On the proud Mommy moment front, easy child 2 participated in 2 band competitions one with the whole band and one with just two of his other band members and won Gold in both comps! easy child 2 is also playing baseball again (catcher) and has some impressive stats so far! easy child 1 has gotten straight A's the entire year while still participating in band and softball. easy child 1 was also chosen for our state Honors Band! She was accepted into a school for her sophomore through senior year that will allow her to take college classes at the same time as high school classes. When she graduates HS it will be with her Diploma for HS and an Associates Degree both! She will have only 2 more years of college to receive her Bachelors Degree.
     
  2. Hound dog

    Hound dog Nana's are Beautiful

    You can put in a formal request with the school for an IEP. Attach a copy of the psychiatrists diagnosis and report to the request. If they try to ignore it go over their heads.

    Also, take a look over in the Special Education forum. They really know their stuff in there and can give you tons of helpful advice.

    Way To Go! For both pcs!! You should be one heck of a proud Momma!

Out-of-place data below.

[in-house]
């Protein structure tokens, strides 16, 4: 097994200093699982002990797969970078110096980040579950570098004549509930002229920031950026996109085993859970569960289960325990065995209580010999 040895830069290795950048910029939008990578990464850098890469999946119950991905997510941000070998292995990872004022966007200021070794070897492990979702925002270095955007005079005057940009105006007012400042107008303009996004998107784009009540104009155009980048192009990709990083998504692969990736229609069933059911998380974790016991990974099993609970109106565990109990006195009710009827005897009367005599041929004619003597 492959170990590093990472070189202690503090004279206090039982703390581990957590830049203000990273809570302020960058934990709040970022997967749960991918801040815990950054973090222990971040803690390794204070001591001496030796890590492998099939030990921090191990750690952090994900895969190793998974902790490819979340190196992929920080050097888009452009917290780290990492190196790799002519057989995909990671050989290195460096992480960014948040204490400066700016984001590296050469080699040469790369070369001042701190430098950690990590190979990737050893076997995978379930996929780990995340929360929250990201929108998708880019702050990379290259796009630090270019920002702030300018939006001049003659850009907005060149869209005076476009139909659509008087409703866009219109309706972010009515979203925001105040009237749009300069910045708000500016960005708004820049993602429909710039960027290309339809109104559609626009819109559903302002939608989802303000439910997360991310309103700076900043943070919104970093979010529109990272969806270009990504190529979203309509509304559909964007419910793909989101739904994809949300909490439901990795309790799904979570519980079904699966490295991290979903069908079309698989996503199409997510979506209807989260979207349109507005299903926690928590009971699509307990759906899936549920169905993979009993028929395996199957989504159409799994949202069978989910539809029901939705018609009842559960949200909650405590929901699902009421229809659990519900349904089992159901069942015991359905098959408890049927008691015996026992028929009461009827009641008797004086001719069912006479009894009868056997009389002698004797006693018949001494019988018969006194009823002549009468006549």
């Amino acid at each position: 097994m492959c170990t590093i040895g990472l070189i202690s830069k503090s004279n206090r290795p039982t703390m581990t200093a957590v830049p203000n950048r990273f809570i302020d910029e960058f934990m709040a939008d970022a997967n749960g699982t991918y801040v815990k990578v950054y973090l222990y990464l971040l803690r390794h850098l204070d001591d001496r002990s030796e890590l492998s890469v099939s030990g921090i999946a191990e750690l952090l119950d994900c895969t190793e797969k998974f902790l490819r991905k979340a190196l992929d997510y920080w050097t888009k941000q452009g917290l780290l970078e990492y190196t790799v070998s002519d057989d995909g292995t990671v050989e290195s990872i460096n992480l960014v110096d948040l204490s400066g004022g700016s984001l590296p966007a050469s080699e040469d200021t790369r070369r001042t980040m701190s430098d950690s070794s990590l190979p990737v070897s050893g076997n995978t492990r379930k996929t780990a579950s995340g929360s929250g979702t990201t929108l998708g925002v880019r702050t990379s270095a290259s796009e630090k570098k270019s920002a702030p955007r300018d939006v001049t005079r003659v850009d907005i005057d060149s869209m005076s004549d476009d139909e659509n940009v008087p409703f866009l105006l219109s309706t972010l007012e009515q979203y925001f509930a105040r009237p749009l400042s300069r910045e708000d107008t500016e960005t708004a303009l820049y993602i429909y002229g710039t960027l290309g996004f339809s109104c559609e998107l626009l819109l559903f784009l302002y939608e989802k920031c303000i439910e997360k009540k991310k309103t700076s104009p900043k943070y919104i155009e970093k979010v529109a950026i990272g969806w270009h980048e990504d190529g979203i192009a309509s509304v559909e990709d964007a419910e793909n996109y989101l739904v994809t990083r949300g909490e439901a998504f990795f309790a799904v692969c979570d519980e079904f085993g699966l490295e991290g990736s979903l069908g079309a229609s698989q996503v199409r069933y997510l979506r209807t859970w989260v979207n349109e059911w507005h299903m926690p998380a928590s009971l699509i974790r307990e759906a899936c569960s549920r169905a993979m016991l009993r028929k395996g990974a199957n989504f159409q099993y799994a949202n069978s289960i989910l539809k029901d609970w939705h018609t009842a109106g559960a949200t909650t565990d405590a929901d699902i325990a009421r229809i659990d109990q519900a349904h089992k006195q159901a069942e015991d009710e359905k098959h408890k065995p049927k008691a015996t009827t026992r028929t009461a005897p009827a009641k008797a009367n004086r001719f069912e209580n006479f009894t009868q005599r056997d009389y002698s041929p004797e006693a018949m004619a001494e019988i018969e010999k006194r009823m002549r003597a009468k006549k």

Hugs
     
  3. smallworld

    smallworld Moderator

    You need to send a letter CERTIFIED MAIL requesting that your difficult child be evaluated for an IEP. Talking doesn't get you anymore. Sending the letter starts a federal timeline under which the evaluation must take place or the school district needs to inform you in writing why they won't evaluate.

    Good luck.
     
  4. looking4hope

    looking4hope New Member

    Also go online and find some sites that can help you word your letter to the principal. There are some code words to include, and remember that a learning disability is defined as the gap between what a child can learn and is learning. The fact that your difficult child is out of the class more than in, he definitely has a gap! Make sure that they do a full psychiatric profile, as many SDs don't accept the diagnosis of outside specialists, even though many of them have more education than the school psychiatric (that was the situation at my difficult child's school district).